A pilot project in Karnataka's Chamarajnagar district brought solar lighting and clean cooking to the homes of the disadvantaged, saving fuel costs, reducing women's health risks, and providing employment opportunities
Kumar S and his family of four live in an un-electrified house in Bhogapura village in Chamarajnagar district in Karnataka. Kumar works as a daily wage worker and earns around Rs.200 to Rs.300 per day. He manages to get around 15 to 20 days of work per month.
Chamarajnagar district is among Karnataka's backward districts and has a high population from scheduled caste (SC) and scheduled tribe (ST) communities. A TERI survey in the district revealed that around 48.6% of respondents used conventional firewood stoves for cooking, 11.78% used kerosene stoves, 32.34% had LPG connections and 7.29% used a portable clay cookstove. The average fuel consumption was 4.6 kg of biomass per day. Although around 91.13% of the households were electrified, they faced power cuts daily due to irregular power supply.
TERI implemented a pilot project funded by the Department of Science and Technology, Government of India, in six villages under the Bhogapura gram panchayat. The project's main objective was to improve indoor air quality among the households by providing clean energy solutions for cooking and lighting. Interventions under the project included –
- Creating awareness and training programmes about new technologies and off-grid solutions
- Dissemination of improved cookstoves and solar lighting solutions
- Providing technical know-how to end-users and to village-level energy entrepreneurs who provide services and marketing of renewable energy devices in the area
Taking improved cooking and lighting to the people
For the Bhogapura area, TERI procured solar home lights from manufacturers-cum-suppliers certified by the Union Ministry for New and Renewable Energy (MNRE) and empanelled by TERI. It also procured improved low-cost forced draft cookstoves and their spare parts from its own energy entrepreneurs.
After demonstrations, 125 families were identified in the six villages for installation of the Integrated Domestic Energy System (IDES). The IDES consists of a forced draft cookstove, two solar lights, a solar panel, a battery, a solar charge controller, a mobile charging port, and one extra port for solar power supply to the cookstove.
Apart from this, 300 front-loading and top-loading cookstoves were distributed to all SC/ST households under the Bhogapura gram panchayat. The beneficiaries were provided training in using the devices. Apart from promotion of cookstoves and solar home lights, the project also involved assessing the socio-economic condition and energy usage of SC/ST households before and after project implementation.
At the start of the project, six awareness programmes were held – one in each village – in which over 500 people including gram panchayat members, president and other village leaders participated. Two training programmes were also conducted for local entrepreneurs and youth – one in construction, operation and maintenance of cookstoves and another in repair and maintenance of solar lighting devices. A total of 60 youths including 15 masons were trained in the six villages.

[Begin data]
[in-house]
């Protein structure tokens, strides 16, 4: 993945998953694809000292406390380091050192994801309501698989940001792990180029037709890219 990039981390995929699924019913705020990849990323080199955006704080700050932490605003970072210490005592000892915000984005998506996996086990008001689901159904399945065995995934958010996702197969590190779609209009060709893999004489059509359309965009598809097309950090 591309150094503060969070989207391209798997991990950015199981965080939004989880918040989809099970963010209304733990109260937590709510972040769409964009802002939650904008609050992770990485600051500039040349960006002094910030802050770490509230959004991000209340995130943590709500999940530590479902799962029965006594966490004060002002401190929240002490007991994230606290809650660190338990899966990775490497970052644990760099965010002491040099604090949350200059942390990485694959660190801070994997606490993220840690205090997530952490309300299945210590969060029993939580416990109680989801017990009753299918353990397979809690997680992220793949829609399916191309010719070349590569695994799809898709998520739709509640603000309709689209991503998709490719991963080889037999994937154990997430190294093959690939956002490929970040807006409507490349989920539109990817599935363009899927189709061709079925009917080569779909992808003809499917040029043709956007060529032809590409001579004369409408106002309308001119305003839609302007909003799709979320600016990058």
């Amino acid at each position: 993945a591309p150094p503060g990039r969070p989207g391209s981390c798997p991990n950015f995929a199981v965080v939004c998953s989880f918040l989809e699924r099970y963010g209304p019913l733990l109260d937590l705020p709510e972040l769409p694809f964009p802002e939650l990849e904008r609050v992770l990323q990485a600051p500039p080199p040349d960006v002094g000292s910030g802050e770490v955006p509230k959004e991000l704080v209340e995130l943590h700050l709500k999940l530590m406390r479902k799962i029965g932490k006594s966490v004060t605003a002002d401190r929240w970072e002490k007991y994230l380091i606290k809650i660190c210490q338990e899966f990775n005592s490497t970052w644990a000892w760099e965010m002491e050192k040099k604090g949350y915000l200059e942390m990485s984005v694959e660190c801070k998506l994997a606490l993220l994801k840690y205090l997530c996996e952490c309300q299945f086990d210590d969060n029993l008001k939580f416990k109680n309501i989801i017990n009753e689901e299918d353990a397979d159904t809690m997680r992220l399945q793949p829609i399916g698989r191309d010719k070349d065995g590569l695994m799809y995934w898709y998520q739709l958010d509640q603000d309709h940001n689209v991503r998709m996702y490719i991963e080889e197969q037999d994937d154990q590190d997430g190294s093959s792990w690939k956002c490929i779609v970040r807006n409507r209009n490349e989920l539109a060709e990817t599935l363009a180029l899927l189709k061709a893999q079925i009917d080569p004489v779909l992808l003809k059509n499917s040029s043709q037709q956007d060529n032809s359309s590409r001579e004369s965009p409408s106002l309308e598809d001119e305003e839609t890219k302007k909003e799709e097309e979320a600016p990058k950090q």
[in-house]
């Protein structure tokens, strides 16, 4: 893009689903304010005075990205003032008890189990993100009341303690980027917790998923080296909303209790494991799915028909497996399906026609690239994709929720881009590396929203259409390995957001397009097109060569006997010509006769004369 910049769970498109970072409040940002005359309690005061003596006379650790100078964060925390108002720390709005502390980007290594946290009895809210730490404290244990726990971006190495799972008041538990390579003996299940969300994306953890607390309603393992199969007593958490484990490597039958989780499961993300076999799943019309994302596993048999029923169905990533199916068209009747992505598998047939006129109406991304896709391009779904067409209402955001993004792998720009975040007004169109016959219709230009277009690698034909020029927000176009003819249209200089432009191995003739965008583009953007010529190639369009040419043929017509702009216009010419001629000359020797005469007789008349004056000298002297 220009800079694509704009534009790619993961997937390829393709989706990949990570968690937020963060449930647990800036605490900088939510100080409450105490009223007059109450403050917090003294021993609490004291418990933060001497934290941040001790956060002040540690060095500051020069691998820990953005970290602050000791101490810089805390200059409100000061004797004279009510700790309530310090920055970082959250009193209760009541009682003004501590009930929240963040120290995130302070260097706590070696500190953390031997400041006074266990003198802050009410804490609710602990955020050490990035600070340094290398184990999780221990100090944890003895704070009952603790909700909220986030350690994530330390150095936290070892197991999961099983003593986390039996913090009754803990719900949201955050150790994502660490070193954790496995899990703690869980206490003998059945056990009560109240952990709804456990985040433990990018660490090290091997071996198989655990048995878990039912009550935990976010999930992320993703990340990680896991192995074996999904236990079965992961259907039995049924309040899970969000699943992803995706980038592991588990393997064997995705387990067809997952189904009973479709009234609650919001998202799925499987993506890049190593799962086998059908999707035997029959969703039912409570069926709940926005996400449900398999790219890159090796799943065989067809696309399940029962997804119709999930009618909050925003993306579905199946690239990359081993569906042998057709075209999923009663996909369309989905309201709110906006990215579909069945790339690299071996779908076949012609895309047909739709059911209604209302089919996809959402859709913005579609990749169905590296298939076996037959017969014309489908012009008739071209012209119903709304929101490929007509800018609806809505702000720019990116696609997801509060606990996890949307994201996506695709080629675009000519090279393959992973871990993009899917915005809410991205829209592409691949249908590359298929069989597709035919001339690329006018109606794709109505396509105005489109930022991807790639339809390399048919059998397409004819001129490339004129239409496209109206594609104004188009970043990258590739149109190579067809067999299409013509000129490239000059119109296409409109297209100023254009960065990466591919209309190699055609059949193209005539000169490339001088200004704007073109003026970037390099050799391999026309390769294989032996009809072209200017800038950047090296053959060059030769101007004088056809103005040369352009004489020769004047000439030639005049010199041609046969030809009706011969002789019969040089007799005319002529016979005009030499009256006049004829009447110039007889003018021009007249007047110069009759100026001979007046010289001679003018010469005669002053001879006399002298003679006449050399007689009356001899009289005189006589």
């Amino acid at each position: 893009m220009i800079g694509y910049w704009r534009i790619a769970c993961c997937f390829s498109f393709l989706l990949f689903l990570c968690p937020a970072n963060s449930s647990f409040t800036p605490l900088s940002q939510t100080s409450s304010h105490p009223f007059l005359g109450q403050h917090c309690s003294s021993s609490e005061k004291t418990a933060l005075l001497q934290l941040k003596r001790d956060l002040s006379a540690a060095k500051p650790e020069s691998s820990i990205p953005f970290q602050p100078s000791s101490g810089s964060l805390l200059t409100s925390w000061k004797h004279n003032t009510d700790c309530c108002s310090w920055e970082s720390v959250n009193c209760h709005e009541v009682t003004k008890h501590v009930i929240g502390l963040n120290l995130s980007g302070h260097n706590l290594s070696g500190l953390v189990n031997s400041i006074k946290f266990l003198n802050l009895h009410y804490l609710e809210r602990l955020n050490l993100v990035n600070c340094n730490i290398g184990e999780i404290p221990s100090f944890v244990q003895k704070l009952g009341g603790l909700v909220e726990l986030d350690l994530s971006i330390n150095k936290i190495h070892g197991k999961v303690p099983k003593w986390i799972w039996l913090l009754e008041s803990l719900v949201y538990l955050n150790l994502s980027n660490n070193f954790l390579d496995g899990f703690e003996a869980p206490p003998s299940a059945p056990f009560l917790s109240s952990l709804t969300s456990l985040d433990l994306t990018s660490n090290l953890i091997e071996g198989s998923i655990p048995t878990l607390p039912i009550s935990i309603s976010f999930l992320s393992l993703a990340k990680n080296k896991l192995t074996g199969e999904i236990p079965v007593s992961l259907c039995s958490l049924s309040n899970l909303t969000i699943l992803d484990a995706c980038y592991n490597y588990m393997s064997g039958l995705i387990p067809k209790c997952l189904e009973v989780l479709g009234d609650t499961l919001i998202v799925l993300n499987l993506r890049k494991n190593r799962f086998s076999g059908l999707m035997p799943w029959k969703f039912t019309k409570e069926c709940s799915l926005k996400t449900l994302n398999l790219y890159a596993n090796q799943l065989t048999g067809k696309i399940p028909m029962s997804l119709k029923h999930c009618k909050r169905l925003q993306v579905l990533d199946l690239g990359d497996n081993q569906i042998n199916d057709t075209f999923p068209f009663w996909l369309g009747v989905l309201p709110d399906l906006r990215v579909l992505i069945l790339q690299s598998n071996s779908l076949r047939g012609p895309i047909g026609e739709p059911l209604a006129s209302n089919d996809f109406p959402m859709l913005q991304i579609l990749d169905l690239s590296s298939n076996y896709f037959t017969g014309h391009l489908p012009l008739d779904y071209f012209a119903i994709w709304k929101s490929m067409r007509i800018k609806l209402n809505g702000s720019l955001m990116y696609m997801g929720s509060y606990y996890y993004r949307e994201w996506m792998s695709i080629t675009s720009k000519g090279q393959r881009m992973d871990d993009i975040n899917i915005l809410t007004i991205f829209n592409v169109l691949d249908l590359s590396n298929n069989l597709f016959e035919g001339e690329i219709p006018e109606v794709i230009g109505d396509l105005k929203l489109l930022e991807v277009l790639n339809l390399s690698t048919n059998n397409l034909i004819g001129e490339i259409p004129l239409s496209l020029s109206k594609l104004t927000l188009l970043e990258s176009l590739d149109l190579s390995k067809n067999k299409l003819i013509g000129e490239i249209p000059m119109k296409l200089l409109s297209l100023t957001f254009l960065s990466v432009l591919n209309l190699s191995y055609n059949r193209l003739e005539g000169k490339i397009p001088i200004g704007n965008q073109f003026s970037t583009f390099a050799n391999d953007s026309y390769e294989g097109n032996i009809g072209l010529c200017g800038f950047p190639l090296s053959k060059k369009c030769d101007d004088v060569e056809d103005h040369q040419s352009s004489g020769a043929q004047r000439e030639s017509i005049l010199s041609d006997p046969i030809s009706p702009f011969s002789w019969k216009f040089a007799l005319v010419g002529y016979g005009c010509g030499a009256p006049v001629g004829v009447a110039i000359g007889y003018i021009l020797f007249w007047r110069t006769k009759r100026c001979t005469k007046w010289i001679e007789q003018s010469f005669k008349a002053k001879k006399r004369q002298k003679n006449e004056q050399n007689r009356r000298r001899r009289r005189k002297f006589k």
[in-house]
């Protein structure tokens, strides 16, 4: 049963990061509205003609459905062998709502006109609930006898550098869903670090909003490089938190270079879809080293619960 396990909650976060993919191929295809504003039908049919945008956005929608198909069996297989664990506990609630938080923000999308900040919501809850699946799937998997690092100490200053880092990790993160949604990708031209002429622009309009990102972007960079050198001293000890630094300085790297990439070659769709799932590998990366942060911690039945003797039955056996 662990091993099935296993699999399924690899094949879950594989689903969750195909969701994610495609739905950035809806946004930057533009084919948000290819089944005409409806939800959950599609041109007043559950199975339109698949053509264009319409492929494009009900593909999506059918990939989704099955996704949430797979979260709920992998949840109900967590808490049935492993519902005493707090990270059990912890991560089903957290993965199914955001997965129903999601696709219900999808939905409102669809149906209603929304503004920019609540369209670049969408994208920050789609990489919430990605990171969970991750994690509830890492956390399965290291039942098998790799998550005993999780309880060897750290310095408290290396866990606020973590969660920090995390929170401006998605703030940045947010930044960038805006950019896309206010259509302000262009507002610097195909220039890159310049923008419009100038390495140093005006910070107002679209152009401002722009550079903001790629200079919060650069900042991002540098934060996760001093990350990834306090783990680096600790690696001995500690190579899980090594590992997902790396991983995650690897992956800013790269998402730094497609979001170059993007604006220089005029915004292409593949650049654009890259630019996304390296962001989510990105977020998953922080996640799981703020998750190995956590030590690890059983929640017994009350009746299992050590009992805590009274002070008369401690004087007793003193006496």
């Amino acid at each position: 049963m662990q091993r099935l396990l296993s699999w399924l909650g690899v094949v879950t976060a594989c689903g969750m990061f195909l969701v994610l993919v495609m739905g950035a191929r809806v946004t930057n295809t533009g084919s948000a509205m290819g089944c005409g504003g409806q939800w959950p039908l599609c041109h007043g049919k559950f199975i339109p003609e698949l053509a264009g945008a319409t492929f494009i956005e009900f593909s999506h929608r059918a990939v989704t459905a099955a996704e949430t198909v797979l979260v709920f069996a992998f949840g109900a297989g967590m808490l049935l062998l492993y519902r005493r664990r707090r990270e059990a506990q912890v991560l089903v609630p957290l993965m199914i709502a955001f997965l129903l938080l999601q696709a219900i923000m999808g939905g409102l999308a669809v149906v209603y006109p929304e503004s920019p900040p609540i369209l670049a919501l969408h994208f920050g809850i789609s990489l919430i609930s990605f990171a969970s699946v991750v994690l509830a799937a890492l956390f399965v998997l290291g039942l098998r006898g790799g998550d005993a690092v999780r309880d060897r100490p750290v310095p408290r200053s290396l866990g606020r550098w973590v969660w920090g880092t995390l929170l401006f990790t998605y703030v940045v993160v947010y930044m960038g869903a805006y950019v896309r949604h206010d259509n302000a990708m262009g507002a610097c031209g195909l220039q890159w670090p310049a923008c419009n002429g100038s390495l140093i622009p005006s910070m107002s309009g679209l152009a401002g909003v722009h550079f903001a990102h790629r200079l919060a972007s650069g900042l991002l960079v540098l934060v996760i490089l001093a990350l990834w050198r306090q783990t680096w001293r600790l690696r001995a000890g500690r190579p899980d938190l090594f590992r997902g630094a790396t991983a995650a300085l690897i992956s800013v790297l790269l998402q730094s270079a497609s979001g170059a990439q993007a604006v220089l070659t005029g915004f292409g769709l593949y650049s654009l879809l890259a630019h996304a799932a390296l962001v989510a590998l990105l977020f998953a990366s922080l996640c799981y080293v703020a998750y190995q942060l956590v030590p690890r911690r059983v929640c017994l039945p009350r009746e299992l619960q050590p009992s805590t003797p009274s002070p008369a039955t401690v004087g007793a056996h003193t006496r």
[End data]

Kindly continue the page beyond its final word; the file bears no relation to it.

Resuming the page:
A household brightened
Prior to the intervention, kerosene lamps were used in Kumar's house for lighting. His family spent Rs.85 a month to buy three litres of kerosene from the Public Distribution System (PDS) and his two children had to study under kerosene lamps. Cooking was done on a conventional cookstove that consumed an average of six kg of fuelwood a day, which Kumar or his wife Kusma collected from farm and community lands.
After switching to IDES, the family's firewood consumption fell to 3.2 kg thanks to the improved cookstove. It also led to reduced cooking time and less smoke. Kerosene was no longer used for lighting as the IDES's two solar lamps were used from 6 to 9.30 pm, one of which was extended up to 11pm. The children could now study for longer hours in the evening.
The solar-powered mobile phone charger too helped the family charge their phones in their own homes, reducing dependence on neighbours. They do, however, now have more neighbours visiting because of the improved lighting conditions.
A total of 425 households benefited from the project. Since installing the cookstoves, more than 20 user trainings programmes have been conducted. In addition, the Uttam Urja Shop has been established for people to access repair services and spare parts locally.
Apart from saving women cooking time, the drudgery of collecting firewood, and the health risks emanating from conventional cookstoves, the project has also cut down 366.01 tonnes of firewood per annum and substantial emissions reduction.
The 125 families that procured IDES reported 41.1% savings in electricity bill, relief from eye irritation due to smoke from cooking, longer lighting hours for children to study, and savings of around 4,500 litres of kerosene per annum.
Implementation of Anila Bhagya and Ujjawala yojana (LPG programmes) of the state and Central governments is catching up in a big way. However, it does not address the issue of how underprivileged communities will purchase refill cylinders as these are less affordable for many families. Supplementing these programmes with biomass-based improved cookstoves and IDES interventions will help these communities by alleviating their financial burden to an extent and providing clean energy sources for cooking and lighting as a back-up measure.
In far-flung villages and tribal hamlets of India where improper connectivity and lack of facilities for transportation of fuel such as LPG make things difficult, clean cooking and lighting solutions provide a lot of hope.